Long ago, Manhattan was a fertile island loaded with wild elk, bears, birds, old growth trees, natural meadows, beautiful rocky cliffs and plenty of ponds, brooks and streams. In his book, Mannahatta: A Natural History of New York City, ecologist Eric Sanderson writes:
If Mannahatta existed today as it did then, it would be a national park. It would be the crowning glory of American national parks.
In the wake of Hurricane Sandy, the rivers and streams that have been long covered by our daily hullaballoo matter again. As flood waters rose, so too did the hidden banks of those all but forgotten bubbling brooks of water, but now into the basements and sub-basements of some of the city’s most expensive and celebrated buildings. You can read about some of that here on Curbed and Scouting New York. But we also thought it would be interesting to include this interactive version of Egvert Viele’s 1865 map of New York City’s grid overlaying the original streams, lakes, rivers and hills of good-old Mannahatta.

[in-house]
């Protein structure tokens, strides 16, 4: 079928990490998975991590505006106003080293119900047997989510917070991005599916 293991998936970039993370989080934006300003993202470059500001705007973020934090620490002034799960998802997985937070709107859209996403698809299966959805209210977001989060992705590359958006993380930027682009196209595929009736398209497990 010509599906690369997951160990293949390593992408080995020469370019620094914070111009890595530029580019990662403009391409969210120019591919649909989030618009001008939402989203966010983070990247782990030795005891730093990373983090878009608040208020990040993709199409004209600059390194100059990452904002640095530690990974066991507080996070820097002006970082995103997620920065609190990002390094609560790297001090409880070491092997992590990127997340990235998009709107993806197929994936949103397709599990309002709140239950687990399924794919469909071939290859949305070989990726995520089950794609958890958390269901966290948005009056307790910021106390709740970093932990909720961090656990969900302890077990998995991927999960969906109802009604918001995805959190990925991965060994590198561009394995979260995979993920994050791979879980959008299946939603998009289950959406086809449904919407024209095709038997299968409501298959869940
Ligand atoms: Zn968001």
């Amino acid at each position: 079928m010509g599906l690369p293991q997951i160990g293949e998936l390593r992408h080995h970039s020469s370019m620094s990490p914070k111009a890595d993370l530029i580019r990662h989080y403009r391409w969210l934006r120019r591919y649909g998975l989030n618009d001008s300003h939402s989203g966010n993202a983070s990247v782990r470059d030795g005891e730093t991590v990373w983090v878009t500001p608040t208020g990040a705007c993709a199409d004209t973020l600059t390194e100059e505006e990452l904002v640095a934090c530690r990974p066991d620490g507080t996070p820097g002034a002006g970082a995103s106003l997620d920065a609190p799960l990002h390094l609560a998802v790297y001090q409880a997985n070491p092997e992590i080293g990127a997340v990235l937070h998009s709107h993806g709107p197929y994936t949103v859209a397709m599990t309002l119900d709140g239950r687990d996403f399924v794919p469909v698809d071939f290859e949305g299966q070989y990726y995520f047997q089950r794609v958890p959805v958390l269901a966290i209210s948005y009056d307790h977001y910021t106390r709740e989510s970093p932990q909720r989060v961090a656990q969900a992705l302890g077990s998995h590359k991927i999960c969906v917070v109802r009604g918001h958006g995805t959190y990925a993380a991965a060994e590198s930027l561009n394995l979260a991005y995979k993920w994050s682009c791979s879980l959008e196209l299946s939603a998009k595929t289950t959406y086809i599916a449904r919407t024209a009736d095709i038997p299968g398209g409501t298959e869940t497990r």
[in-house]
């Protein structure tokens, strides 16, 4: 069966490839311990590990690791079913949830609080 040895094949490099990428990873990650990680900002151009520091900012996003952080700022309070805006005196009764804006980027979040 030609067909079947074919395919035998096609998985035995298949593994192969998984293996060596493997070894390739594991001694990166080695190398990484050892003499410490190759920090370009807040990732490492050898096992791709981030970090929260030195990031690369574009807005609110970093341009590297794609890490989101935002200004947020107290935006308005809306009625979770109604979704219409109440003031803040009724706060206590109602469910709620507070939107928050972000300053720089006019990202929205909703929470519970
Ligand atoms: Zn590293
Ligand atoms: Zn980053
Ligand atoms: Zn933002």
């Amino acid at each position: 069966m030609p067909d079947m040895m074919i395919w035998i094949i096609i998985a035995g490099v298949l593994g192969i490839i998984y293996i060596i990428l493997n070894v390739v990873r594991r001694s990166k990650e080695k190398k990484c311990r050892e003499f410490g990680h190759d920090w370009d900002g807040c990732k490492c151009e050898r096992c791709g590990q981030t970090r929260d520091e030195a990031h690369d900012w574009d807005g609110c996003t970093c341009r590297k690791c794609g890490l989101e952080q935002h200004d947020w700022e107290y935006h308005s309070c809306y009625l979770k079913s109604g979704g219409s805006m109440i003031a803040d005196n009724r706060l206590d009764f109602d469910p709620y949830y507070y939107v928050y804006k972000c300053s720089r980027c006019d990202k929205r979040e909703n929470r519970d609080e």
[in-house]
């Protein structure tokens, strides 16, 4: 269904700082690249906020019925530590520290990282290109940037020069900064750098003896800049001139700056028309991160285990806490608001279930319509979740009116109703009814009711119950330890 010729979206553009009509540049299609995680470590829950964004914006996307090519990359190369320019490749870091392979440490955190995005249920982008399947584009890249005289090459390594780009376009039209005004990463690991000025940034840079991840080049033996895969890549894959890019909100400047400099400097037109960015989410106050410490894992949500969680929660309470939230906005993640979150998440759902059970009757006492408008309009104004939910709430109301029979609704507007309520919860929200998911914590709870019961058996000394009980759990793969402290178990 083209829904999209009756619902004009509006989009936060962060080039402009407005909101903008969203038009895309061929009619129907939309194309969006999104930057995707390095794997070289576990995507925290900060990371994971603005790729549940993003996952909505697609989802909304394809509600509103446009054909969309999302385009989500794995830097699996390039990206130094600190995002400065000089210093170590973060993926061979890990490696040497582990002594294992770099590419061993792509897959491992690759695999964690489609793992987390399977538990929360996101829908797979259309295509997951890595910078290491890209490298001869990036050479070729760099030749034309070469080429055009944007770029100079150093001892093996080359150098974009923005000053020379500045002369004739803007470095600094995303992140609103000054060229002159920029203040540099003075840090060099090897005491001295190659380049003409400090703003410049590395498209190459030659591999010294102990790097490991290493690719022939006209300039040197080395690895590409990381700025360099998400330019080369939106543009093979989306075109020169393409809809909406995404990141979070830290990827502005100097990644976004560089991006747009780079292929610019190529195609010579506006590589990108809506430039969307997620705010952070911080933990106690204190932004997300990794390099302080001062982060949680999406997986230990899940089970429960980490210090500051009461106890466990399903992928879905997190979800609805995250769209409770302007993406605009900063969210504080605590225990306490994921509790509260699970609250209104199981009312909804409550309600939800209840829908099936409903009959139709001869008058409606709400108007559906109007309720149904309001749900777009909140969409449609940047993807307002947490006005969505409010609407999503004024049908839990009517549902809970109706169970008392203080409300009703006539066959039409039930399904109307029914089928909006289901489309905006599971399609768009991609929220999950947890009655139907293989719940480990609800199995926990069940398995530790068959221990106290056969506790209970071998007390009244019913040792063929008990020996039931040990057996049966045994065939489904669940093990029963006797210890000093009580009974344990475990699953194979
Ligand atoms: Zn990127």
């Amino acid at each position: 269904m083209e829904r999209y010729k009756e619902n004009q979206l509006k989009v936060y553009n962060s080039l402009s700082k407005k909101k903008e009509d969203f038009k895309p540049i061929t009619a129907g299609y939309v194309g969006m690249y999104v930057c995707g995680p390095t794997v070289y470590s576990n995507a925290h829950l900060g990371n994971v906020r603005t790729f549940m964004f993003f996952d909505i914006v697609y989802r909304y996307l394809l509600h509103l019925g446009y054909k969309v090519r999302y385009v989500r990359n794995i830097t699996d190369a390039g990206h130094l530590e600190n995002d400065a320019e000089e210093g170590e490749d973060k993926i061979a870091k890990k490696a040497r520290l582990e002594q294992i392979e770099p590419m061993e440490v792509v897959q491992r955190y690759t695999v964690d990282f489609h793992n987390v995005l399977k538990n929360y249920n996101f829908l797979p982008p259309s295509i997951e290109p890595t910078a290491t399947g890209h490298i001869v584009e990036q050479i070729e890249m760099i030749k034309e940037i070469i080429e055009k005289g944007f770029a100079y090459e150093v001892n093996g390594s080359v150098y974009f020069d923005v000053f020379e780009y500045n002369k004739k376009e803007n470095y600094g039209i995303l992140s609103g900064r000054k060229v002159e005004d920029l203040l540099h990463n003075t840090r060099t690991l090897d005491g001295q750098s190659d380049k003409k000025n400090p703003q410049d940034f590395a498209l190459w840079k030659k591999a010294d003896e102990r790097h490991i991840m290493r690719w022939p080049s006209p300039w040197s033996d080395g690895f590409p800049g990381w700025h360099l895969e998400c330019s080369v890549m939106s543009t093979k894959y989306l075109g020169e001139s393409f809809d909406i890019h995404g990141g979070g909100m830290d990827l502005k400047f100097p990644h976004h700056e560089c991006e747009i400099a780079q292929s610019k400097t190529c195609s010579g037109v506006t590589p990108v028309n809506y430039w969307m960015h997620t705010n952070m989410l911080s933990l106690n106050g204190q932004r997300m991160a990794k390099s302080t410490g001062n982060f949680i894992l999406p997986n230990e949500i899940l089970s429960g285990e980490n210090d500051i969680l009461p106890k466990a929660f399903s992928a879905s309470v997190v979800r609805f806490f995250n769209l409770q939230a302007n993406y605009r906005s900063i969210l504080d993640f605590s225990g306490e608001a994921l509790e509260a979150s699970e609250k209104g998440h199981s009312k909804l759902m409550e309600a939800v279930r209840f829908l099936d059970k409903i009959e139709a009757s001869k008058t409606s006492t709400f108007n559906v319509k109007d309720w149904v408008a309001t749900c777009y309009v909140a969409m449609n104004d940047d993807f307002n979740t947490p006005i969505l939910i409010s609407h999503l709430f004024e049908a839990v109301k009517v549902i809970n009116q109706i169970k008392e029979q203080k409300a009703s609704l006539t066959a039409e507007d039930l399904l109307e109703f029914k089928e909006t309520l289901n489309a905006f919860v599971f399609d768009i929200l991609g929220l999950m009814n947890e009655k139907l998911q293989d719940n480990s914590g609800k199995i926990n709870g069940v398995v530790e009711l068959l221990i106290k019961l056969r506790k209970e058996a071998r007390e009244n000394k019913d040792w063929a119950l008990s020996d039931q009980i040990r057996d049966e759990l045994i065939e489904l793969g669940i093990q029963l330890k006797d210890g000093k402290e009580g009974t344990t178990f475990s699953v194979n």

Take a minute to zoom in and out, swipe up, down, left and right. My building in the East Village sits on a swamp between a couple of streams that flowed into the East River. Pretty much all of Tribeca west of Church was either a swamp or THE Hudson River. Midtown was a full-on maze of brooks, streams and knolls. What lurks beneath your building? Let us know.